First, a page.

Desperately seeking Aid 

I joined another Netflix-type site recently for a moth free trial. So far, the trial is going well. The problem I have with these services is that they have a lot of TV content – al ot of which is great – but not half as many movies as I had hoped, and the movies drop off the schedule regularly, so you can not treat the service like an online library of favourites. The films are on demand as long as they are there, and then they will disappear without warnin I imagine this is to do with licensing. It would be more annoying if the service was any more expensive than it is, but at $10 per month when it costs $7.00 each time I rent a movie, it is not something I am likely to get over excited about.

The service is called Stan and I think it must be Australian (or for Australain liscensed content) because I have not heard it referred to by anyone else, in the way you hear Netflix referenced all the time by people who live in the UK or America.

Last Saturday I was flicking through the list of movies and found, ‘Desperately Seeking Susan,’ a movie I loved when it came out. I am not sure home many times I have seen it, but it enough to remember I really liked it and the music but long enough ago that I had forgotten how they set up the switch with the two main characters.

Madonna stars as Susan, the girlfriend of a permanently touring musician, Jimmy. She is a bit of a wild one – super cool, a bit of a thief and with a reputation of bringing trouble. Roseanna Arquette stars as Roberta, an unfulfilled housewife with a successful husband who is a dreamer and who follows Susan and Jimmy as they use the personal columns to meet, using the ad line, ‘Desperately Seeking Susan.’ When they come to her town, she decides to watch their reunion, which leads to a series of results resulting in indentity confusion, and danger for both her and the real Susan involving awful magic, the mob and Aiden Quinn looking absolutely gorgeous as a none too bright cinema projectionist.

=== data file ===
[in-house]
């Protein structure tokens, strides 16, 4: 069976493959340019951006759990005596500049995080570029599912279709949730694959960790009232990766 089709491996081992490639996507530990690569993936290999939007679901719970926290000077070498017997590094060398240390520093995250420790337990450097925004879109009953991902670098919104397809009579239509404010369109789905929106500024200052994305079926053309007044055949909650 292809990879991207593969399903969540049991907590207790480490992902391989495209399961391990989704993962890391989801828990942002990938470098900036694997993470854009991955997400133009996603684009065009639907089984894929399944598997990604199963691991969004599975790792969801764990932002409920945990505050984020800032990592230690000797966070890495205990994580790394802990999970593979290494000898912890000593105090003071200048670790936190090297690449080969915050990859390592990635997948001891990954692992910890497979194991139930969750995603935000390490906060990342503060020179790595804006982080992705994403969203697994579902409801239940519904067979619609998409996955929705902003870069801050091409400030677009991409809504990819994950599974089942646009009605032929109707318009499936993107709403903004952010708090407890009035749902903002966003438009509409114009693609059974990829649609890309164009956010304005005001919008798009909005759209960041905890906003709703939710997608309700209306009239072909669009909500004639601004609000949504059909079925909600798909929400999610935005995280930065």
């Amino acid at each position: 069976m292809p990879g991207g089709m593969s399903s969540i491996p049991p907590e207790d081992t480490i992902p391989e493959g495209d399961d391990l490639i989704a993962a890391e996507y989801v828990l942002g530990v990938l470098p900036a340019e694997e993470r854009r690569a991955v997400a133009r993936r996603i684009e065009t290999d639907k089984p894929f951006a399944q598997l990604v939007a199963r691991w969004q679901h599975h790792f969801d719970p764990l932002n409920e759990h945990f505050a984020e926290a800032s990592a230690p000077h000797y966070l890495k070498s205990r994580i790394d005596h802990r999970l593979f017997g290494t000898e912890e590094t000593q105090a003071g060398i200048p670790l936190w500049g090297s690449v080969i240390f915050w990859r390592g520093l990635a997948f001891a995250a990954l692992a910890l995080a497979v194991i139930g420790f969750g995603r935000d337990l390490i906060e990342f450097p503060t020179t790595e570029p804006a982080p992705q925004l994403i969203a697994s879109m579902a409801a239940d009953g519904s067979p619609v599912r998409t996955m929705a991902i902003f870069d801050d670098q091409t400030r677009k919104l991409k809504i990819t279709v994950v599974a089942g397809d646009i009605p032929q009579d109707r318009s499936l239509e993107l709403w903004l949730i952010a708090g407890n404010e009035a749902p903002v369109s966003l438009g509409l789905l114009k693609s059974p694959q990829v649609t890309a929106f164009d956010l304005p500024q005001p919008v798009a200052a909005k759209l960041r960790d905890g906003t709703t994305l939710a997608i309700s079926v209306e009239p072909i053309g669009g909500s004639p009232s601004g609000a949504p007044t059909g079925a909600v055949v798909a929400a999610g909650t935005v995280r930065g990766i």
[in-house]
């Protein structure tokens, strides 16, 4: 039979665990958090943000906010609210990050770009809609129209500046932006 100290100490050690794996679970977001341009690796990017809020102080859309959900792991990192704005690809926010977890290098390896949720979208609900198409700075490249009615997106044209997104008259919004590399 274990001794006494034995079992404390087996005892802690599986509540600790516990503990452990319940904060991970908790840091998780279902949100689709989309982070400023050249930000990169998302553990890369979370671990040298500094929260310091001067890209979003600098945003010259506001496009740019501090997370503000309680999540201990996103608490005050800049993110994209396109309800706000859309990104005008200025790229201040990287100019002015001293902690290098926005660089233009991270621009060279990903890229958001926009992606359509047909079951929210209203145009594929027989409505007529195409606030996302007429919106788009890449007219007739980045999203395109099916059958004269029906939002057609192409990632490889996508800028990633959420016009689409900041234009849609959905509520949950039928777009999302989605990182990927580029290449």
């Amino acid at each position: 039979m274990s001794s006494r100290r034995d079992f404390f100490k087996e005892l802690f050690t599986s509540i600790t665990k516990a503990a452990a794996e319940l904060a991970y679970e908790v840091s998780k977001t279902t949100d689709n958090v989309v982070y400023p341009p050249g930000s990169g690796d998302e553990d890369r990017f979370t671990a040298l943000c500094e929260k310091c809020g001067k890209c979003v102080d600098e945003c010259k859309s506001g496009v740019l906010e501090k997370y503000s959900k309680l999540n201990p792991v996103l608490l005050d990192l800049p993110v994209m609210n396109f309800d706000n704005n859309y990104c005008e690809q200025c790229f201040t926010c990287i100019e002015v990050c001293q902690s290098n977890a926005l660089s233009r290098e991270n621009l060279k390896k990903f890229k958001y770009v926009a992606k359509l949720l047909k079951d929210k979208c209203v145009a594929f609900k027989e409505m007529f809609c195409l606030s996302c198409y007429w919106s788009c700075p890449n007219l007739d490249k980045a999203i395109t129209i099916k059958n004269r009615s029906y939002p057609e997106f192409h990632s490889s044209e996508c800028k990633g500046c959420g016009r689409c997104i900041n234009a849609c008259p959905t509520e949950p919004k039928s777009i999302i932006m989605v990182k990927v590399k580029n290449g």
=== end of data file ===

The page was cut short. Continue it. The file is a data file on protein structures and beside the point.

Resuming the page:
The movie has the 1980s stamped all over it – the music by Madonna, in particular Get into the Groove, shoulder pads, bad hair ad the general feeling that ran through a few movies of that time that being a maverick and living just on the wrong side of that law was to be admired. I am not sure why I loved the movie so much when I watched it, but it can not just have been my age at the time because I loved it still when I watched it again last week. Perhaps it is that dream of restarting, of being able to recreate from scratch and of freeing yourself from material obsession – or maybe it was just Aiden Quinn. He did look quite sexy, and as one of my friends pointed out, always went in for a kiss with his mouth open.  The music also lends a certain tone to the film that makes it work and the women are the main characters. Woman are all about transformation – in fact one of the early scenes with Roberta takes place in a hairdressing and beauty salon – and transformation is what drives the movie. Also the role of Susan suits Madonna, she does not have many lines, but looks the part 100 percent and sells herself as the character.

It was well worth another watch, like visiting an old friend.  I Remembered how much i had enjoyed it, I had jut forgotten how much.

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